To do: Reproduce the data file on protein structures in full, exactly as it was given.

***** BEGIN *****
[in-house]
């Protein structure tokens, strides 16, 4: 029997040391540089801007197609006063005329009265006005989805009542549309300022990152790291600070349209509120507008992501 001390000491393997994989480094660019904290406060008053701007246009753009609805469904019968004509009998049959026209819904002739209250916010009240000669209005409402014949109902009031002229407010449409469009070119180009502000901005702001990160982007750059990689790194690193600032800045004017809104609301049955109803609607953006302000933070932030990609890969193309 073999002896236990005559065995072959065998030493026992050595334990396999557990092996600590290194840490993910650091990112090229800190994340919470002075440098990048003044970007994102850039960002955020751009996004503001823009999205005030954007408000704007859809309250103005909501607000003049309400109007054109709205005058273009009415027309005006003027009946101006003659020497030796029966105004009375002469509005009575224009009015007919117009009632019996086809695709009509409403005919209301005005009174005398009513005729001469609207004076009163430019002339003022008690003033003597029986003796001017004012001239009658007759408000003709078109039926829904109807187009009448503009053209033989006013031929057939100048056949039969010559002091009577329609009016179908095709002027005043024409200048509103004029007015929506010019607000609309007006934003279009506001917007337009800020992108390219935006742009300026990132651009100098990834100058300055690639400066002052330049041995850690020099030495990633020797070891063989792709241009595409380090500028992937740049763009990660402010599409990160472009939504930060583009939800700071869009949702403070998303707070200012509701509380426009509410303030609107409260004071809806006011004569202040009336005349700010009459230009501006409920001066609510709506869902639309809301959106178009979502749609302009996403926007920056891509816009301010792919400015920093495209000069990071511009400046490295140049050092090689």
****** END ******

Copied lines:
[in-house]
């Protein structure tokens, strides 16, 4: 029997040391540089801007197609006063005329009265006005989805009542549309300022990152790291600070349209509120507008992501 001390000491393997994989480094660019904290406060008053701007246009753009609805469904019968004509009998049959026209819904002739209250916010009240000669209005409402014949109902009031002229407010449409469009070119180009502000901005702001990160982007750059990689790194690193600032800045004017809104609301049955109803609607953006302000933070932030990609890969193309 073999002896236990005559065995072959065998030493026992050595334990396999557990092996600590290194840490993910650091990112090229800190994340919470002075440098990048003044970007994102850039960002955020751009996004503001823009999205005030954007408000704007859809309250103005909501607000003049309400109007054109709205005058273009009415027309005006003027009946101006003659020497030796029966105004009375002469509005009575224009009015007919117009009632019996086809695709009509409403005919209301005005009174005398009513005729001469609207004076009163430019002339003022008690003033003597029986003796001017004012001239009658007759408000003709078109039926829904109807187009009448503009053209033989006013031929057939100048056949039969010559002091009577329609009016179908095709002027005043024409200048509103004029007015929506010019607000609309007006934003279009506001917007337009800020992108390219935006742009300026990132651009100098990834100058300055690639400066002052330049041995850690020099030495990633020797070891063989792709241009595409380090500028992937740049763009990660402010599409990160472009939504930060583009939800700071869009949702403070998303707070200012509701509380426009509410303030609107409260004071809806006011004569202040009336005349700010009459230009501006409920001066609510709506869902639309809301959106178009979502749609302009996403926007920056891509816009301010792919400015920093495209000069990071511009400046490295140049050092090689």